Reconciling Work and Wildness. From the title of this book the reader
might be fooled into thinking this is a self-help book of some sort,
but no! This is unadulterated navel-gazing autobiography. Williams's
philosophy of nature seems to be that it is better to be out in the
wilderness than stuck in an office, and he comes to this realization
after a lifetime of unhappily trying to do what's expected of him (i.e.
work for a living). At his worst Williams is a whiner and a chauvnist,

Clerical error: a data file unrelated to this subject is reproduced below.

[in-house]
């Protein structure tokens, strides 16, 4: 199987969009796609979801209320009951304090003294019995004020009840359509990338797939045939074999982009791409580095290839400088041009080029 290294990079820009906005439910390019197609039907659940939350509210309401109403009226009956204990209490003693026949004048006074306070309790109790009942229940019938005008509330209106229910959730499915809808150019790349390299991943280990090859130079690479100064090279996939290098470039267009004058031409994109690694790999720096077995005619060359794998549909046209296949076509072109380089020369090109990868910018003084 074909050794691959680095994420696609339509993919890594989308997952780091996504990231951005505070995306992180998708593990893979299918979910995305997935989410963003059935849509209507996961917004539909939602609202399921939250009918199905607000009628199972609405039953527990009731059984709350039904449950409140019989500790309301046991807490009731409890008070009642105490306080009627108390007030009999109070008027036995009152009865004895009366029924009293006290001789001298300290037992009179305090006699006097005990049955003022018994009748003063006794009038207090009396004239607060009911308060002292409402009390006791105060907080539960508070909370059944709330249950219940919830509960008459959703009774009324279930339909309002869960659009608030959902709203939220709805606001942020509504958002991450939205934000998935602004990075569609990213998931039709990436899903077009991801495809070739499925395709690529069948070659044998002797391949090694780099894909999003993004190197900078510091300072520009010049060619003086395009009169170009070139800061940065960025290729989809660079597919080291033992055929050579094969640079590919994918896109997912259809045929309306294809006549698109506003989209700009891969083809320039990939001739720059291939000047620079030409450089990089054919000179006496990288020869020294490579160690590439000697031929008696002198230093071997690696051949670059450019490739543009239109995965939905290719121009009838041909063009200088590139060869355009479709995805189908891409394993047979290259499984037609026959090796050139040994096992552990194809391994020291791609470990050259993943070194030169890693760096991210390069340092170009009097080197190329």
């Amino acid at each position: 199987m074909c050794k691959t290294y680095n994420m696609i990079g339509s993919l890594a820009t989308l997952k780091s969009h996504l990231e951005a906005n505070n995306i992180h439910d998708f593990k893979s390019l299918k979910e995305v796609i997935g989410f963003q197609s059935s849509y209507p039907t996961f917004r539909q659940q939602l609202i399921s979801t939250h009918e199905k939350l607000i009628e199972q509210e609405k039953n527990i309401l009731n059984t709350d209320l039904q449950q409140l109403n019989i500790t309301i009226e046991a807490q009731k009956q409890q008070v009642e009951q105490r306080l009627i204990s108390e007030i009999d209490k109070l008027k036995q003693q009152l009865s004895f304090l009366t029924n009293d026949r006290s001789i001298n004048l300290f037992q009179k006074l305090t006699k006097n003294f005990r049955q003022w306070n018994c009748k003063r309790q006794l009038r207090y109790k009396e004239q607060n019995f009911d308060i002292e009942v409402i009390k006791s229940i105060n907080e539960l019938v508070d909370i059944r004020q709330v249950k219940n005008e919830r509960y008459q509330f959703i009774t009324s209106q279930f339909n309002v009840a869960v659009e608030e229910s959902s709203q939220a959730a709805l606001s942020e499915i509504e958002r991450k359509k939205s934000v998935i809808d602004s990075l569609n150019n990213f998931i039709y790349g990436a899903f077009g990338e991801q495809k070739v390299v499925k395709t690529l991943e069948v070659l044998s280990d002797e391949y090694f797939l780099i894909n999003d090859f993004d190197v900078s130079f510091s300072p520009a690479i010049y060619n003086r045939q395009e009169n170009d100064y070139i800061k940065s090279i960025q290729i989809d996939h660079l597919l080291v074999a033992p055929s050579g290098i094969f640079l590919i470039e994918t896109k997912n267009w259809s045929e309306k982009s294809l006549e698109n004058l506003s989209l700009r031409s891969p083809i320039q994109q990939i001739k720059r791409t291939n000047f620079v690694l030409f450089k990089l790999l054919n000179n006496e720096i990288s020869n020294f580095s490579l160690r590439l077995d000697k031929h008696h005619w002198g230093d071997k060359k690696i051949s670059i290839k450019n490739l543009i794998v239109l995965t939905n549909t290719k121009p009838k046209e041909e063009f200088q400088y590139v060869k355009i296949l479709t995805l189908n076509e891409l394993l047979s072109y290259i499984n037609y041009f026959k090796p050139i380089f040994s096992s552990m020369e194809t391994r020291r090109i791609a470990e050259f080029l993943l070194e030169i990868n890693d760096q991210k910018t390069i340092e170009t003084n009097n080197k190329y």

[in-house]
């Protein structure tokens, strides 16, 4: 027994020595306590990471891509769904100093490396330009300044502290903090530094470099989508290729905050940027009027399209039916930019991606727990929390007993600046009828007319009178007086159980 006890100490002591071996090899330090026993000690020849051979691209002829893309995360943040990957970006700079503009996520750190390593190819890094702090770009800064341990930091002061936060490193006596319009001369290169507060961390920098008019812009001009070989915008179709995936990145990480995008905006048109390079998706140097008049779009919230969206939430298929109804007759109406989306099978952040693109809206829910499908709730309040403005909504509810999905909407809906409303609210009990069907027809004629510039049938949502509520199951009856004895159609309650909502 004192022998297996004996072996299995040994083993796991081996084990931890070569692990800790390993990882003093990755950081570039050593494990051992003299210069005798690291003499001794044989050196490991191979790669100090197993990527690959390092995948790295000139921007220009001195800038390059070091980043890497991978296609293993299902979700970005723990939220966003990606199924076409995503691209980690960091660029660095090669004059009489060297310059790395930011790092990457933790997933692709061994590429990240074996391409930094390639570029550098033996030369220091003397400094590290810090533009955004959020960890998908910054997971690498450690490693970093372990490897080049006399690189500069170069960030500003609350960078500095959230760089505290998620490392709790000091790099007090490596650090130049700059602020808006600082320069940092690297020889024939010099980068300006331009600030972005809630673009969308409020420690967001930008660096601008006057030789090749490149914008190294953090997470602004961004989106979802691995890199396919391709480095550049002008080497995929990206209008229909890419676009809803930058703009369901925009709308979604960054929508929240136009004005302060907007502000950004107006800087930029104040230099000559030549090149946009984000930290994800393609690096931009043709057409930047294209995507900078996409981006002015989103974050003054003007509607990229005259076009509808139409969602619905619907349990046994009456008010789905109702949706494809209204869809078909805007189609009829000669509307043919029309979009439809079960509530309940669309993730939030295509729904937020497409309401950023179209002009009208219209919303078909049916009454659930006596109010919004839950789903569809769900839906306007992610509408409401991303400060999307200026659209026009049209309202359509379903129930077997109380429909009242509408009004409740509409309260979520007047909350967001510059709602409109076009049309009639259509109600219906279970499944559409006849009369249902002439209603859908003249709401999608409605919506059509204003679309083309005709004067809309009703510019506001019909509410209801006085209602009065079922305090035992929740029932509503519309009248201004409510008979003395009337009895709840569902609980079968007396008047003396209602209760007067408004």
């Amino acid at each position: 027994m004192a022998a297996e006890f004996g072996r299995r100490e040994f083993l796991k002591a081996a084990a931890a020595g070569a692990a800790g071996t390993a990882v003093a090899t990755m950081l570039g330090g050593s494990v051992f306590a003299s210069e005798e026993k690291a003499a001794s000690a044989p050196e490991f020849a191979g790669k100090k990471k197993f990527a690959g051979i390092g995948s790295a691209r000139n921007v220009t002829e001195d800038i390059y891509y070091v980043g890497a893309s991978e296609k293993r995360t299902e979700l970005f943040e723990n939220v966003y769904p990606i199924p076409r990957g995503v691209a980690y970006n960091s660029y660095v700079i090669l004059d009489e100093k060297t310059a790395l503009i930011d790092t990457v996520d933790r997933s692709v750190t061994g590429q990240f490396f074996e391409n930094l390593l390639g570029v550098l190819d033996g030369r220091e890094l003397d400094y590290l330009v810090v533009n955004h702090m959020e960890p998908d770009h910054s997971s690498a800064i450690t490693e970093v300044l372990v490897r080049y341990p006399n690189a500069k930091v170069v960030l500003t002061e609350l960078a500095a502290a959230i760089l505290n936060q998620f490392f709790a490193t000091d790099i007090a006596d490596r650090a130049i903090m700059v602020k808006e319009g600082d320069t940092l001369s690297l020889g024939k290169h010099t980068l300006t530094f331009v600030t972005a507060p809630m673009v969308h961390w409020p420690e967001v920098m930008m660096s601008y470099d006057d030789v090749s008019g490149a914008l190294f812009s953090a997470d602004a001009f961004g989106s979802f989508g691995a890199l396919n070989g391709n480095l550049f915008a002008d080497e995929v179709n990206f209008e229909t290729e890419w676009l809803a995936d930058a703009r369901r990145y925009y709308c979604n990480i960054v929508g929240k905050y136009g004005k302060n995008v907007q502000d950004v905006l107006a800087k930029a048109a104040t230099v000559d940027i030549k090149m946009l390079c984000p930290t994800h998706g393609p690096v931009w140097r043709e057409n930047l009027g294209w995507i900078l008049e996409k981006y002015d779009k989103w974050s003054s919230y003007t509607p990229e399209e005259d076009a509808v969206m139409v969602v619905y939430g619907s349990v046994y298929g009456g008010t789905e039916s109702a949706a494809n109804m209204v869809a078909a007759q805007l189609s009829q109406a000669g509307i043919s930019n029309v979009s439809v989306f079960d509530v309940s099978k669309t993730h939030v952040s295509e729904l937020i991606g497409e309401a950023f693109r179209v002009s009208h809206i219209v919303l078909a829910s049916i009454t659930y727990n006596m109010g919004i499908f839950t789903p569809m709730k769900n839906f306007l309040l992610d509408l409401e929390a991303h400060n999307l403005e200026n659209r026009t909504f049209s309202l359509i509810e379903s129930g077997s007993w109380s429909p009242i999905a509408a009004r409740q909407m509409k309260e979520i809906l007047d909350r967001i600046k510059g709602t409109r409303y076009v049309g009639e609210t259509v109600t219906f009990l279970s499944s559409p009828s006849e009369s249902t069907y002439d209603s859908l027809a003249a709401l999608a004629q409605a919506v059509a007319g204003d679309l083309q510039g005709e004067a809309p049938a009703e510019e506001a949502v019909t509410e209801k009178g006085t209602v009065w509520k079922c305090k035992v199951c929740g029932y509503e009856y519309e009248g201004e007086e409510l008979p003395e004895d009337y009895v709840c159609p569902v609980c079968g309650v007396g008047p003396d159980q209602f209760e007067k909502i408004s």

but he does clearly lay out the struggle that many people feel when
they have to work a job that they hate just so they can live to do the
things that they love. There are really no easy ways to find a
balance there, methinks.
The world of our fathers resides within us. Ten thousand generations
or more. A form without history has no power to perpetuate itself.
What has no past can have no future. At the core of our life is the
history of which it is composed and in that core are no idioms but
only the act of knowing and it is this we share in dreams and out.
Cormac McCarthy, Cities of the Plains